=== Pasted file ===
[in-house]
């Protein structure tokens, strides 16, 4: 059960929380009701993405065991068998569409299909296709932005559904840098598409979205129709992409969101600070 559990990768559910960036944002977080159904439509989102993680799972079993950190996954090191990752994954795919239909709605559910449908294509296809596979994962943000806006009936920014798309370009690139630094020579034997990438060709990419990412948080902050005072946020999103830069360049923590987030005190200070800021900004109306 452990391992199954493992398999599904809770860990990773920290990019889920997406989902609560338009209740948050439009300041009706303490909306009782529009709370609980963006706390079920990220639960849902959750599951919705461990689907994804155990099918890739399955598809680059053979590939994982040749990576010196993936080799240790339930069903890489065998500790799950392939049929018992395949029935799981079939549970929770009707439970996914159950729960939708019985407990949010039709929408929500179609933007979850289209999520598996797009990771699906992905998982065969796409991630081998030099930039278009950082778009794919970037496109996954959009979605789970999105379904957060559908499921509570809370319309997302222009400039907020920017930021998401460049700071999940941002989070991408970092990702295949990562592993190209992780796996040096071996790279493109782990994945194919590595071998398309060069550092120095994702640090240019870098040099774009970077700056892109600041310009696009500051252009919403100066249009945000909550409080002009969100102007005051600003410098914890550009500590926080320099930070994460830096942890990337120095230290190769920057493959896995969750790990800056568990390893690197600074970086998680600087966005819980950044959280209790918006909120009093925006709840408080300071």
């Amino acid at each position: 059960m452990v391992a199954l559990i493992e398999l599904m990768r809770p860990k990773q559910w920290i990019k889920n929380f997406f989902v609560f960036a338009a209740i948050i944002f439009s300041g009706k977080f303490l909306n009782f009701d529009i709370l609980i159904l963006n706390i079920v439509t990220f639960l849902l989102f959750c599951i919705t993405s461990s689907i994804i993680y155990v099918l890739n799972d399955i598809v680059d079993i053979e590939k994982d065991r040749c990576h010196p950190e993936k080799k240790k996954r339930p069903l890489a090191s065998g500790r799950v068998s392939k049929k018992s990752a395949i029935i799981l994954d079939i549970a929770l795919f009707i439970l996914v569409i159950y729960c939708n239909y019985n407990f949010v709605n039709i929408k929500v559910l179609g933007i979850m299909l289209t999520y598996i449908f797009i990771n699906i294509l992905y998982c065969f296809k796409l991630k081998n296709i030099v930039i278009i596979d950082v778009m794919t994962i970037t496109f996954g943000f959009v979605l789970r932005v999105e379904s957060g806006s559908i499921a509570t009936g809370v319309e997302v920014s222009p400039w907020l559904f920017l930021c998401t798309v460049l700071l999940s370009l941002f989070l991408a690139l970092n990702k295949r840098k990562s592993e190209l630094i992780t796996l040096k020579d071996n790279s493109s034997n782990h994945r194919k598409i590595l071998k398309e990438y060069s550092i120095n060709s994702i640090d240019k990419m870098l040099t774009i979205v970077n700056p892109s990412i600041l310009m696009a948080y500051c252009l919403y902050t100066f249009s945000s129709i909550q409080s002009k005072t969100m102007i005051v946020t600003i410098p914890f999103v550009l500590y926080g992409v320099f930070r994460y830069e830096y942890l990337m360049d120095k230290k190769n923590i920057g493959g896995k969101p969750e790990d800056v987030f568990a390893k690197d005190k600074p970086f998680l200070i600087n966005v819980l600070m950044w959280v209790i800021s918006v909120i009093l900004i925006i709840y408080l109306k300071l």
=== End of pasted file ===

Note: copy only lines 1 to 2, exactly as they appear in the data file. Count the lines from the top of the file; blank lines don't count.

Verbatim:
[in-house]
């Protein structure tokens, strides 16, 4: 059960929380009701993405065991068998569409299909296709932005559904840098598409979205129709992409969101600070 559990990768559910960036944002977080159904439509989102993680799972079993950190996954090191990752994954795919239909709605559910449908294509296809596979994962943000806006009936920014798309370009690139630094020579034997990438060709990419990412948080902050005072946020999103830069360049923590987030005190200070800021900004109306 452990391992199954493992398999599904809770860990990773920290990019889920997406989902609560338009209740948050439009300041009706303490909306009782529009709370609980963006706390079920990220639960849902959750599951919705461990689907994804155990099918890739399955598809680059053979590939994982040749990576010196993936080799240790339930069903890489065998500790799950392939049929018992395949029935799981079939549970929770009707439970996914159950729960939708019985407990949010039709929408929500179609933007979850289209999520598996797009990771699906992905998982065969796409991630081998030099930039278009950082778009794919970037496109996954959009979605789970999105379904957060559908499921509570809370319309997302222009400039907020920017930021998401460049700071999940941002989070991408970092990702295949990562592993190209992780796996040096071996790279493109782990994945194919590595071998398309060069550092120095994702640090240019870098040099774009970077700056892109600041310009696009500051252009919403100066249009945000909550409080002009969100102007005051600003410098914890550009500590926080320099930070994460830096942890990337120095230290190769920057493959896995969750790990800056568990390893690197600074970086998680600087966005819980950044959280209790918006909120009093925006709840408080300071």